• Alcohol & Other Drugs Procedure which sets the framework for random, causal and critical incident testing with a zero tolerance approach.
  • Induction Checklist & Assessment which clearly states your position on Fitness for Work and Alcohol and Other Drugs in the workplace. 

Want to know more about CoR Compliance? Use our Risk Diagnostic to get instant results of your CoR compliance status! Click below.

Denise Zumpe featured in ATN Daily News

atn-supplier audits

Proudly published in today’s ATN Daily News – my article on supplier audits in the transport industry. It’s great to be recognised as an expert in the field and to have the opportunity to share some of my hard earned knowledge with a wide audience! There is a lot of activity at the moment in the transport industry around Chain of Responsibility (COR) supplier audits. My article seeks to explain the key question: What are supplier audits all about?

Read the full article here.

Driver Licencing & Competency

cor-comply driver licencing and competency

Could one of your drivers be driving on a suspended or disqualified licence? You would think the answer is definitely “No”. But when is the last time you actually checked?

Most drivers are law abiding and wouldn’t dream of driving while disqualified. However, we’ve all heard stories of drivers who have lost their licence but decide to take the risk and keep driving to avoid losing their income. You need to be certain that none of your drivers are suspended or disqualified because the potential cost to your business is huge.

How do you check?

To be reliable, drivers licence checks need to be done through your Road Authority (VicRoads, Roads & Maritime Services, Dept of Transport and Main Roads etc).  Sighting the physical copy of the licence isn’t enough.

Road Authority Demerit Point checks by State:

All of these Authorities have a method of instantly checking demerit point status either online or with automated phone services – which is explained on their respective websites. Understandably there are strict privacy provisions around the use of these services. The licence holder must give explicit permission for any other party to access personal information about demerit points. For example, in Victoria, VicRoads have a form on their website ‘Consent to Release Information from VicRoads Records’ which gives authority to another party to be given demerit point information.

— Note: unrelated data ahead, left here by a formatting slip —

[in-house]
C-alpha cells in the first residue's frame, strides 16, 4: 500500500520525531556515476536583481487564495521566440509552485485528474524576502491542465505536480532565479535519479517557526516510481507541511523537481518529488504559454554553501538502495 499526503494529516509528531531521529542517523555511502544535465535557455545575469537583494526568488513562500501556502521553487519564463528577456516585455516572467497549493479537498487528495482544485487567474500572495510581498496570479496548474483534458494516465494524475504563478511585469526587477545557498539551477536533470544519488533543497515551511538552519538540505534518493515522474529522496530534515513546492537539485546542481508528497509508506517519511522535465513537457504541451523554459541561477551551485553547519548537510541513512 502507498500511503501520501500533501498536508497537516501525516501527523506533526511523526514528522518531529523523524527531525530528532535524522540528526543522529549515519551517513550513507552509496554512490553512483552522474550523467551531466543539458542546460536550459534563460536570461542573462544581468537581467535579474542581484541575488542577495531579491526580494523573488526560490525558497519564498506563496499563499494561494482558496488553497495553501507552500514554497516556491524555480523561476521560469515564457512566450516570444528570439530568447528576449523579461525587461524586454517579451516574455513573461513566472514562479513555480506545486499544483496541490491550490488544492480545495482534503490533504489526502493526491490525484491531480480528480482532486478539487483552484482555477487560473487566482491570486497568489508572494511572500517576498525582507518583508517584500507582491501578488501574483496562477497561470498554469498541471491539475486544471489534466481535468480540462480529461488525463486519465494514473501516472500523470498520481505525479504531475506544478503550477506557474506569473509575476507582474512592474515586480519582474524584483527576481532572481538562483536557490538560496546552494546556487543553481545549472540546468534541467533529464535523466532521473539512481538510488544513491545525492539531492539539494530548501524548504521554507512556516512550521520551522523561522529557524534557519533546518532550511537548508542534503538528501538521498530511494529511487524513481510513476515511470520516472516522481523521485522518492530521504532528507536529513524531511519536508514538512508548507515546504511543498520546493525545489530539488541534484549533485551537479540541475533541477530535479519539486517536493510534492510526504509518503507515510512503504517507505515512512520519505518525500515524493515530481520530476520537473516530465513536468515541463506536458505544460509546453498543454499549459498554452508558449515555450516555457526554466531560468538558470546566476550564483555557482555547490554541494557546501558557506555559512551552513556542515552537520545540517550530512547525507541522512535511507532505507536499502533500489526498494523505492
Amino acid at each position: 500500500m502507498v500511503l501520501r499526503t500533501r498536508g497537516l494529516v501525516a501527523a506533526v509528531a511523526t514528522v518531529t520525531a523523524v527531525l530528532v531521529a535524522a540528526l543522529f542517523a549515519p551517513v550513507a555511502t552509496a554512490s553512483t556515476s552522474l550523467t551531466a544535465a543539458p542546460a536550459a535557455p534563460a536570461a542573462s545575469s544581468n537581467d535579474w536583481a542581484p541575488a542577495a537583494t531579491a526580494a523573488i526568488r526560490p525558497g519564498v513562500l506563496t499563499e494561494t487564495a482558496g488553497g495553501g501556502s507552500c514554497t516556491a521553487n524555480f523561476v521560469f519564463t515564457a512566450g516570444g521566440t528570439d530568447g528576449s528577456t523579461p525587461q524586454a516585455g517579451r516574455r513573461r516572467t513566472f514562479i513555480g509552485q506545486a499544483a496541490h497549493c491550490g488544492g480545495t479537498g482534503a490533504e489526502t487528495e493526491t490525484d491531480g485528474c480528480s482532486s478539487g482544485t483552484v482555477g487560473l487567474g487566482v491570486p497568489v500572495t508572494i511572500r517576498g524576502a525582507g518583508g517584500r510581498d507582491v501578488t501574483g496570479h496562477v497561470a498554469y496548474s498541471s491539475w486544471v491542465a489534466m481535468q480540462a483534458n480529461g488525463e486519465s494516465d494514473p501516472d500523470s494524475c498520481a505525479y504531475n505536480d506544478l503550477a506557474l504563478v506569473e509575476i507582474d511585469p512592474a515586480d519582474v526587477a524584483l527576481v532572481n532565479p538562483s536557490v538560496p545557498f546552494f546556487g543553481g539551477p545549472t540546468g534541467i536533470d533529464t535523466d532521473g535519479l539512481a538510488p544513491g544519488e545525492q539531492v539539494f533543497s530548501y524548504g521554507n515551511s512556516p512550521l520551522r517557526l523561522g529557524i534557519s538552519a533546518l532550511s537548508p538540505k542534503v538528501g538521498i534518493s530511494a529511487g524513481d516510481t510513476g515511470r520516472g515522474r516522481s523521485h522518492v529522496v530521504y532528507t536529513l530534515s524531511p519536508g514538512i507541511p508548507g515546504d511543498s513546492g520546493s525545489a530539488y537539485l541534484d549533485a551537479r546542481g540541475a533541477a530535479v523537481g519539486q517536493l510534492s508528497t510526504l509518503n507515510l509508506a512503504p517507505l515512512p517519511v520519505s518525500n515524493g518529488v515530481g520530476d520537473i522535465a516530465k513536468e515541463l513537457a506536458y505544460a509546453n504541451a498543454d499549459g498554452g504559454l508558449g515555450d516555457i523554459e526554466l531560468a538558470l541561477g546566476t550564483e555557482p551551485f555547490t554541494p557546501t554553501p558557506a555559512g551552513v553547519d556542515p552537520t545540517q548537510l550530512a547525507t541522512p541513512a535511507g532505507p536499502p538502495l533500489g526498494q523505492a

Do you have procedures in place?

What if a driver is low on points and one more penalty could mean loss of the drivers’ licence? Do you have procedures in place to address this scenario?

The CoR Comply Driver Licencing and Competency Policy & Procedure provides a process for Operators to collect licences, maintain up to date information about licence status, what to do when demerit points are low (‘at risk drivers’) and driver competency and how to implement this in your business.

Do you have unlicenced or incompetent drivers? The potential cost to your business of not properly managing these two important aspects of heavy vehicle operation is huge.

How can CoR Comply help?

The CoR Comply Driver Licencing and Competency Policy & Procedure is part of the Heavy Vehicle Driver Package. This also includes a Driver Handbook and Competency Assessment, Fitness for Work, Drug and Alcohol Policies & Procedures, Induction Checklist and Training Matrix. Everything you need to onboard drivers and set your expectations around safety and compliance.

Driver Induction – Content & Currency

corcomply content and currency

‘Content & Currency’ are the two words the Victoria Police Heavy Vehicle Unit used when asking about driver induction during a multiple fatality accident investigation.

“What’s covered in your content and when did you last do a refresher?”

Content

A Driver Handbook is a tool to educate drivers on CoR responsibilities, fitness for work, drugs & alcohol, general OHS, vehicle inspections and safety. By using a Driver Handbook for induction, you can easily demonstrate your content.

Currency

Induction as a ‘one-off’ when a new driver starts isn’t enough. No-one will remember what was covered in the induction 5 years ago and information, laws, standards and technology changes. We recommend re-inducting drivers annually. It doesn’t need to take a long time or be onerous but provides up to date information and resets company expectations.

We’ve Got You Covered

CoR Comply includes a 13 page Driver CoR & Safety Handbook in easy to understand language – see sample pages. It comes with a multiple choice assessment so you have records of drivers understanding the key information such as reporting CoR breaches, reporting changes to driver licence status, fatigue management, pre-trip inspections. That’s just one part of the CoR Comply Heavy Vehicle Driver Package. It also includes procedures on Driver Licencing & Competency, Fitness for Work, a training matrix so you can track when re-induction is due and an induction checklist to tick everything off.

For more information, view our Heavy Vehicle Driver Package

Want to know more about CoR Compliance? Use our Risk Diagnostic to get instant results of your CoR compliance status.

What’s a Chain of Responsibility Policy & why you need one